Ford invests big in electric vehicles to take on upstarts
America’s biggest automakers were left for dead as Tesla dominated the electric vehicle (EV) market.
But one in particular is rising from the dead. Ford is doubling down on its EV commitment by investing $7b towards three new battery factories and an electric truck plant – the largest investment in its 118-year history.
A long drive ahead
Traditional automakers like Ford, GM and Toyota – once skeptical about going electric – prioritized EVs after seeing Tesla’s success.
That’s not the only reason. Last month, President Biden signed an executive order targeting EVs to make up 50% of all vehicle sales by 2030, but Ford is a long way off…
- In August, just 7.1% of Ford’s sales were from electric and hybrid vehicles.
- That number is set to grow in 2022 when Ford releases its highly-anticipated F-150 Lightning truck – with over 130k reservations.
With the EV market expected to grow 21% annually, Ford plans to grow its 5% market share – pledging to bring 30 new EV models to market by 2030.
Don’t count the dead out yet
Ford isn’t the only automaker electrifying itself. GM and Chrysler also pledged to make 40-50% of their sales from EVs by 2030, and Toyota announced $9b in EV battery plant investments.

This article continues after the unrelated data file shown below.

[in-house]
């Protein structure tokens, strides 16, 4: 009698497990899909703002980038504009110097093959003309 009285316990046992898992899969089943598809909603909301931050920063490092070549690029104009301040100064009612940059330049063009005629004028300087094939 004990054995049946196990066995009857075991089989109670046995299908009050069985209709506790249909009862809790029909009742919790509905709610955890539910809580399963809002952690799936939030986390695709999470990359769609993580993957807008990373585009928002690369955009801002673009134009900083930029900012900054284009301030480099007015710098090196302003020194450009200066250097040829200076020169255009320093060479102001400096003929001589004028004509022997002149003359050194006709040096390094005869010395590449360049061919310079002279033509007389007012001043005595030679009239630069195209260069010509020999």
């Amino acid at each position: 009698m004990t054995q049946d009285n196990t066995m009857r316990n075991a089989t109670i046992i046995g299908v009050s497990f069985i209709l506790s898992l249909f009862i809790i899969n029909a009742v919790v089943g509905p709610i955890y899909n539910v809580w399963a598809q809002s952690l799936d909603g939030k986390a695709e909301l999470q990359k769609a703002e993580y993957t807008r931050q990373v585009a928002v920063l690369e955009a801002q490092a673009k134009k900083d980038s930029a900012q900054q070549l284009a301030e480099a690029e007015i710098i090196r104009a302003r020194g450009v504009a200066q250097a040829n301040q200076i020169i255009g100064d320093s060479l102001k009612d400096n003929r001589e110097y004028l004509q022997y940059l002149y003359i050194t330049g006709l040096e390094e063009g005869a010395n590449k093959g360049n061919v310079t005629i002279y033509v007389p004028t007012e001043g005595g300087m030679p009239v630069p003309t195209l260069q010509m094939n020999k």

As traditional car makers catch up, there are a lot more ways to invest in the EV market:
- Emerging EV car companies like Tesla, Lucid or NIO – which are trading at higher valuations.
- Legacy car makers like Ford, GM and Volkswagen – which are transitioning to EV.
- EV infrastructure (ie. charging stations) stocks or commercial EV companies (i.e. electric busses).
Ford, which trades at a 9x forward price-to-earnings ratio, is a cheaper EV stock buy than Tesla, which trades at 123x. But that depends on if you see high-flying stocks like Tesla as expensive or old-school stocks like Ford as cheap.
Investors: Entire industry looking dead
After a scorching finish to 2020, EV stocks started 2021 flat. In the last six months, the Global X Autonomous & Electric Vehicles fund (NASDAQ:DRIV) is down 2% – after rising 60% in 2020 – leaving investors questioning EV’s future. But what’s behind their slump? Here’s one reason…
- Automakers are struggling to meet car demand due to the global semiconductor shortage, lowering sales.
- EVs use 10x more semiconductor chips than gas-powered cars – making them especially vulnerable to the shortage.
Given the political push behind EV adoption, investors have reasons to believe in an eventual recovery. The hard part is deciding whether to bet on the old horses, the new horses or the infrastructure behind them.